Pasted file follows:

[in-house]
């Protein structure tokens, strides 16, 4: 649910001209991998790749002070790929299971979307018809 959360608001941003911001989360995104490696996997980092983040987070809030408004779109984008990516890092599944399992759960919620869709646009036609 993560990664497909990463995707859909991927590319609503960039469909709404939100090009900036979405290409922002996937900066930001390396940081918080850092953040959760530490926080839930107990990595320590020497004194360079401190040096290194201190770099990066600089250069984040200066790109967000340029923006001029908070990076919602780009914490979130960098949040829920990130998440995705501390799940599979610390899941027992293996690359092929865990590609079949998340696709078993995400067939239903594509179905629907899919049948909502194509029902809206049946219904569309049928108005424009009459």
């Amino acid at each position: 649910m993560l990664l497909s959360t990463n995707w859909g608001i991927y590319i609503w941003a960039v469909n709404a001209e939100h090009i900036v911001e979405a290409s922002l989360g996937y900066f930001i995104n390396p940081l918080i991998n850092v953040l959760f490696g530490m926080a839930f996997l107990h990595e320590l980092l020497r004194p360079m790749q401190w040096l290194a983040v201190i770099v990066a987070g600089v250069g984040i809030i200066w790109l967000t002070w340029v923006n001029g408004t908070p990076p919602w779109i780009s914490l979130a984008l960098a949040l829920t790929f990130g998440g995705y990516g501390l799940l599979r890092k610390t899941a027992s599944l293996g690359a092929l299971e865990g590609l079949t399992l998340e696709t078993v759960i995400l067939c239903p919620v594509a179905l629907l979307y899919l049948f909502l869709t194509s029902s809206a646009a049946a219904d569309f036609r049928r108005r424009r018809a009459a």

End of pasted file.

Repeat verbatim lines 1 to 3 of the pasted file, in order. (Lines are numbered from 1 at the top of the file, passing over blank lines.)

[in-house]
């Protein structure tokens, strides 16, 4: 649910001209991998790749002070790929299971979307018809 959360608001941003911001989360995104490696996997980092983040987070809030408004779109984008990516890092599944399992759960919620869709646009036609 993560990664497909990463995707859909991927590319609503960039469909709404939100090009900036979405290409922002996937900066930001390396940081918080850092953040959760530490926080839930107990990595320590020497004194360079401190040096290194201190770099990066600089250069984040200066790109967000340029923006001029908070990076919602780009914490979130960098949040829920990130998440995705501390799940599979610390899941027992293996690359092929865990590609079949998340696709078993995400067939239903594509179905629907899919049948909502194509029902809206049946219904569309049928108005424009009459």
């Amino acid at each position: 649910m993560l990664l497909s959360t990463n995707w859909g608001i991927y590319i609503w941003a960039v469909n709404a001209e939100h090009i900036v911001e979405a290409s922002l989360g996937y900066f930001i995104n390396p940081l918080i991998n850092v953040l959760f490696g530490m926080a839930f996997l107990h990595e320590l980092l020497r004194p360079m790749q401190w040096l290194a983040v201190i770099v990066a987070g600089v250069g984040i809030i200066w790109l967000t002070w340029v923006n001029g408004t908070p990076p919602w779109i780009s914490l979130a984008l960098a949040l829920t790929f990130g998440g995705y990516g501390l799940l599979r890092k610390t899941a027992s599944l293996g690359a092929l299971e865990g590609l079949t399992l998340e696709t078993v759960i995400l067939c239903p919620v594509a179905l629907l979307y899919l049948f909502l869709t194509s029902s809206a646009a049946a219904d569309f036609r049928r108005r424009r018809a009459a």